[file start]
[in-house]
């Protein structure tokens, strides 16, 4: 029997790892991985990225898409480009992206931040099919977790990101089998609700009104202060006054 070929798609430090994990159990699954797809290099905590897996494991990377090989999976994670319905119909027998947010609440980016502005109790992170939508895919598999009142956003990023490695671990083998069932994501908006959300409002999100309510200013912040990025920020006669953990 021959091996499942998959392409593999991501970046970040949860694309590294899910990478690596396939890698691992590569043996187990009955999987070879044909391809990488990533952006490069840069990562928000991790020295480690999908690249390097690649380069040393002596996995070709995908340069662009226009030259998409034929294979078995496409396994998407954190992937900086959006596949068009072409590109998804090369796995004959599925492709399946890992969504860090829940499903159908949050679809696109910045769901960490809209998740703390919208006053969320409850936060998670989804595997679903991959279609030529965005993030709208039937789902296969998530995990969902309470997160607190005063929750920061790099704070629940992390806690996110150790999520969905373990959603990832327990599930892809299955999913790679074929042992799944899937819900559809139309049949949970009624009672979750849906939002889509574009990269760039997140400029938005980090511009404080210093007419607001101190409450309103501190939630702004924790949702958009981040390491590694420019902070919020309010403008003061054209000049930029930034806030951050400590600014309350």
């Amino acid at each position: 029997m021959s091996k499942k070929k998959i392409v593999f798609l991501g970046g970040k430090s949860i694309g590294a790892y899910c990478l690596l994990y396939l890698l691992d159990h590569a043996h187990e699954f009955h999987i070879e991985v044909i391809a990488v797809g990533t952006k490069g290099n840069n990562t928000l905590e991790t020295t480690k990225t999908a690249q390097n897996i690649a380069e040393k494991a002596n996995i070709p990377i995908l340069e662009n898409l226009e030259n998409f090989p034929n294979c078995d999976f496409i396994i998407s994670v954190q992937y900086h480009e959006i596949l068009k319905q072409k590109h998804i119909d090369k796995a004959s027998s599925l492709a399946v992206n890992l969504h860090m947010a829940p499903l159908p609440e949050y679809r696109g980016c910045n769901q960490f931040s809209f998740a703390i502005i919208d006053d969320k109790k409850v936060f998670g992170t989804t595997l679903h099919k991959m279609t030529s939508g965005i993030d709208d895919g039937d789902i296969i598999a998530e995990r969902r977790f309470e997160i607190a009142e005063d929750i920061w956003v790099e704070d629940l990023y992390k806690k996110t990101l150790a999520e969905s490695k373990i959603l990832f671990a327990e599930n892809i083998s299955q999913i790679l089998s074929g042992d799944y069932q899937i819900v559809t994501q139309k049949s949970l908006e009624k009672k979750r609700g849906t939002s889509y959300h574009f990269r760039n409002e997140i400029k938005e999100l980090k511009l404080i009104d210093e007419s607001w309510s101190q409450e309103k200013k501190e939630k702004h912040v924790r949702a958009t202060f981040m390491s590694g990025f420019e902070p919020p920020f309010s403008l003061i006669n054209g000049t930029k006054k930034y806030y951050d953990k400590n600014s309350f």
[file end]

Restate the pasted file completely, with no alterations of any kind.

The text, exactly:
[in-house]
């Protein structure tokens, strides 16, 4: 029997790892991985990225898409480009992206931040099919977790990101089998609700009104202060006054 070929798609430090994990159990699954797809290099905590897996494991990377090989999976994670319905119909027998947010609440980016502005109790992170939508895919598999009142956003990023490695671990083998069932994501908006959300409002999100309510200013912040990025920020006669953990 021959091996499942998959392409593999991501970046970040949860694309590294899910990478690596396939890698691992590569043996187990009955999987070879044909391809990488990533952006490069840069990562928000991790020295480690999908690249390097690649380069040393002596996995070709995908340069662009226009030259998409034929294979078995496409396994998407954190992937900086959006596949068009072409590109998804090369796995004959599925492709399946890992969504860090829940499903159908949050679809696109910045769901960490809209998740703390919208006053969320409850936060998670989804595997679903991959279609030529965005993030709208039937789902296969998530995990969902309470997160607190005063929750920061790099704070629940992390806690996110150790999520969905373990959603990832327990599930892809299955999913790679074929042992799944899937819900559809139309049949949970009624009672979750849906939002889509574009990269760039997140400029938005980090511009404080210093007419607001101190409450309103501190939630702004924790949702958009981040390491590694420019902070919020309010403008003061054209000049930029930034806030951050400590600014309350």
């Amino acid at each position: 029997m021959s091996k499942k070929k998959i392409v593999f798609l991501g970046g970040k430090s949860i694309g590294a790892y899910c990478l690596l994990y396939l890698l691992d159990h590569a043996h187990e699954f009955h999987i070879e991985v044909i391809a990488v797809g990533t952006k490069g290099n840069n990562t928000l905590e991790t020295t480690k990225t999908a690249q390097n897996i690649a380069e040393k494991a002596n996995i070709p990377i995908l340069e662009n898409l226009e030259n998409f090989p034929n294979c078995d999976f496409i396994i998407s994670v954190q992937y900086h480009e959006i596949l068009k319905q072409k590109h998804i119909d090369k796995a004959s027998s599925l492709a399946v992206n890992l969504h860090m947010a829940p499903l159908p609440e949050y679809r696109g980016c910045n769901q960490f931040s809209f998740a703390i502005i919208d006053d969320k109790k409850v936060f998670g992170t989804t595997l679903h099919k991959m279609t030529s939508g965005i993030d709208d895919g039937d789902i296969i598999a998530e995990r969902r977790f309470e997160i607190a009142e005063d929750i920061w956003v790099e704070d629940l990023y992390k806690k996110t990101l150790a999520e969905s490695k373990i959603l990832f671990a327990e599930n892809i083998s299955q999913i790679l089998s074929g042992d799944y069932q899937i819900v559809t994501q139309k049949s949970l908006e009624k009672k979750r609700g849906t939002s889509y959300h574009f990269r760039n409002e997140i400029k938005e999100l980090k511009l404080i009104d210093e007419s607001w309510s101190q409450e309103k200013k501190e939630k702004h912040v924790r949702a958009t202060f981040m390491s590694g990025f420019e902070p919020p920020f309010s403008l003061i006669n054209g000049t930029k006054k930034y806030y951050d953990k400590n600014s309350f």